President Donald Trump expressed condolences on Twitter: “Very sad to hear the news on the passing of my friend, Senator Thad Cochran. He was a real Senator with incredible values – even flew back to Senate from Mississippi for important Healthcare Vote when he was desperately ill. Thad never let our Country (or me) down!”

Cochran was born in 1937 in Pontotoc, a small town in the state’s northeast corner. After graduating from Ole Miss in 1959, he served two years in the Navy before returning home to finish law school and begin practicing law in Jackson.

His first foray into politics came in the 1968 presidential race, when he became state chairman for Richard Nixon’s campaign. At the time, the Republican Party was virtually non-existent in Mississippi, and segregationist George Wallace would bury Nixon. But four years later, Cochran would be elected to Congress on Nixon’s coattails as a Republican.

Cochran served three terms in the House before being elected to the Senate in 1978, becoming the first Republican since Reconstruction to represent the Magnolia State in the Senate.

During his time in the Senate, Cochran chaired both the agriculture and appropriations committees, positions that allowed him to funnel billions of dollars in federal money to projects back home, earning him the nickname “King of Pork.”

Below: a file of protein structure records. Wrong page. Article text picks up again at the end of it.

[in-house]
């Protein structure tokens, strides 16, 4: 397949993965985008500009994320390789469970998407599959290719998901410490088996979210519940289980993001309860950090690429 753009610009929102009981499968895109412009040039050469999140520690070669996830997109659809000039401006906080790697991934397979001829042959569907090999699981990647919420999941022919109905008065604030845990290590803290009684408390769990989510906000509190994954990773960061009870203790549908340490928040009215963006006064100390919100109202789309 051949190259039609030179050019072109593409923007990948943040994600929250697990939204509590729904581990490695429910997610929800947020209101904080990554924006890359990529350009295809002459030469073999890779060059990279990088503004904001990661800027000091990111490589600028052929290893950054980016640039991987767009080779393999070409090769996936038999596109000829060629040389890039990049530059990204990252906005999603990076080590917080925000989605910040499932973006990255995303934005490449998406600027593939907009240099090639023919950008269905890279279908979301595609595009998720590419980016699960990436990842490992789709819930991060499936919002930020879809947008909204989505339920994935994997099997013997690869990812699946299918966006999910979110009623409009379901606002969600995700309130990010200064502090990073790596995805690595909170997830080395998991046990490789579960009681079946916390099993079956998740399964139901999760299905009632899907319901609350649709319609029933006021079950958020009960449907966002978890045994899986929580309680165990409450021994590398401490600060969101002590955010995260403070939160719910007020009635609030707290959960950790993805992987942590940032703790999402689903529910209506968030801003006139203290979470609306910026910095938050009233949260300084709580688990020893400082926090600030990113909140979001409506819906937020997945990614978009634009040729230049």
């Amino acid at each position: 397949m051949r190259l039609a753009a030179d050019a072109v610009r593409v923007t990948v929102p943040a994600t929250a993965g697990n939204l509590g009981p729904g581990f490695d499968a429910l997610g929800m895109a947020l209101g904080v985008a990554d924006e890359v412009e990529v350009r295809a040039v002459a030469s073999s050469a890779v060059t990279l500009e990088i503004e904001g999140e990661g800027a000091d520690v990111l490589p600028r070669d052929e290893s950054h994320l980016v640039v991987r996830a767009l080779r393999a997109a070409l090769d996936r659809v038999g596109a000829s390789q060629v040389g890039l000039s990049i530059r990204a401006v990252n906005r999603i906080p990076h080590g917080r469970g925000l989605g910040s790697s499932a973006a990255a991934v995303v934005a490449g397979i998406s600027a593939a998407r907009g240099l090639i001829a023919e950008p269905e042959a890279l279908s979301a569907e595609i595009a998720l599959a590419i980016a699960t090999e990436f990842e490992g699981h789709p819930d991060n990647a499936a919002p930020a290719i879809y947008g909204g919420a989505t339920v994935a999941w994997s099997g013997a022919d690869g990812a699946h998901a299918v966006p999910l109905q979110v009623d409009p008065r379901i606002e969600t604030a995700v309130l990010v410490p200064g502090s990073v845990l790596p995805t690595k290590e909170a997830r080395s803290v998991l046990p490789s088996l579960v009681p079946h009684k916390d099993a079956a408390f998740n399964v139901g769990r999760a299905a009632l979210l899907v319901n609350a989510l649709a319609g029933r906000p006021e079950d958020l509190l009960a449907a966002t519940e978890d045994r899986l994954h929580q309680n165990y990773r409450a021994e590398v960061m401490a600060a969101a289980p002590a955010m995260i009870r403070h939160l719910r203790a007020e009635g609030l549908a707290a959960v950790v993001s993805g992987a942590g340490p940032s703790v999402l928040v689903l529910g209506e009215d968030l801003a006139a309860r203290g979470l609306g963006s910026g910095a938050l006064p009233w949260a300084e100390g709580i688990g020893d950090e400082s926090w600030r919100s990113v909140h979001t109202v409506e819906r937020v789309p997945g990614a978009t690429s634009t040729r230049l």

Cochran routinely won re-election without breaking a sweat until 2014, when he was challenged in the Republican primary by State Senator Chris McDaniel, who tried to rally Tea Party support to dislodge Cochran.

McDaniel forced Cochran into a primary runoff, which is when the good will and political capital the senator had banked during his long career paid off — he narrowly beat McDaniel after encouraging Democratic voters, including African Americans and farmers, to cross over and vote for him in the runoff.

That campaign became extremely contentious, particularly after a McDaniel supporter sneaked into a nursing home to shoot video of Cochran’s late wife, Rose, who was suffering from dementia, which was part of a gambit to accuse the senator of having an improper relationship with an aide.